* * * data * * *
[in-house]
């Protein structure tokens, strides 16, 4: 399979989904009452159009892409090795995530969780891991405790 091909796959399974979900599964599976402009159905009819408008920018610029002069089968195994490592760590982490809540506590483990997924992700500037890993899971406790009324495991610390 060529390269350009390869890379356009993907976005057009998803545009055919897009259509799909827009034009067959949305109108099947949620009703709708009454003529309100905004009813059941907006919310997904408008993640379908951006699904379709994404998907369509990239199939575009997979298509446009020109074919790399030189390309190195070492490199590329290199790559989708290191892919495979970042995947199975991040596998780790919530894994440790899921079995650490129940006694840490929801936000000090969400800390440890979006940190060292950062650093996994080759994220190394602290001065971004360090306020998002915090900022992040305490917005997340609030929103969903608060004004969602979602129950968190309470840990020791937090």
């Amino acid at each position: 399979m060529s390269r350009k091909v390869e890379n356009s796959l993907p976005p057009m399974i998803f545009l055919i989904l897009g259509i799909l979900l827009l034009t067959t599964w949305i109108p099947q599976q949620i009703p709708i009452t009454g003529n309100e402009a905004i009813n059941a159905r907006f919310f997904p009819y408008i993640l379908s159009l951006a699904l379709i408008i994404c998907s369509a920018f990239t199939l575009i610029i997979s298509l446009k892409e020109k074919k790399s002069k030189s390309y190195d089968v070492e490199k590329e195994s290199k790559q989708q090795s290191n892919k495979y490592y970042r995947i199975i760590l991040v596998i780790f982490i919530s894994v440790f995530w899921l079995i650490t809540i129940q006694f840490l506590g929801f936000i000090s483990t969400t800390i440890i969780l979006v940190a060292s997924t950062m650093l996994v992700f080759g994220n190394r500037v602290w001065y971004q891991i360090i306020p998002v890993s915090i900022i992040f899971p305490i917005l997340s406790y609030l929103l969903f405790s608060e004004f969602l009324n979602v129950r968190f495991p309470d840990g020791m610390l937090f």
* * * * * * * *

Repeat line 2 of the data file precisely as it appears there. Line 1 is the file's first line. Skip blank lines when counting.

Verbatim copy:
């Protein structure tokens, strides 16, 4: 399979989904009452159009892409090795995530969780891991405790 091909796959399974979900599964599976402009159905009819408008920018610029002069089968195994490592760590982490809540506590483990997924992700500037890993899971406790009324495991610390 060529390269350009390869890379356009993907976005057009998803545009055919897009259509799909827009034009067959949305109108099947949620009703709708009454003529309100905004009813059941907006919310997904408008993640379908951006699904379709994404998907369509990239199939575009997979298509446009020109074919790399030189390309190195070492490199590329290199790559989708290191892919495979970042995947199975991040596998780790919530894994440790899921079995650490129940006694840490929801936000000090969400800390440890979006940190060292950062650093996994080759994220190394602290001065971004360090306020998002915090900022992040305490917005997340609030929103969903608060004004969602979602129950968190309470840990020791937090």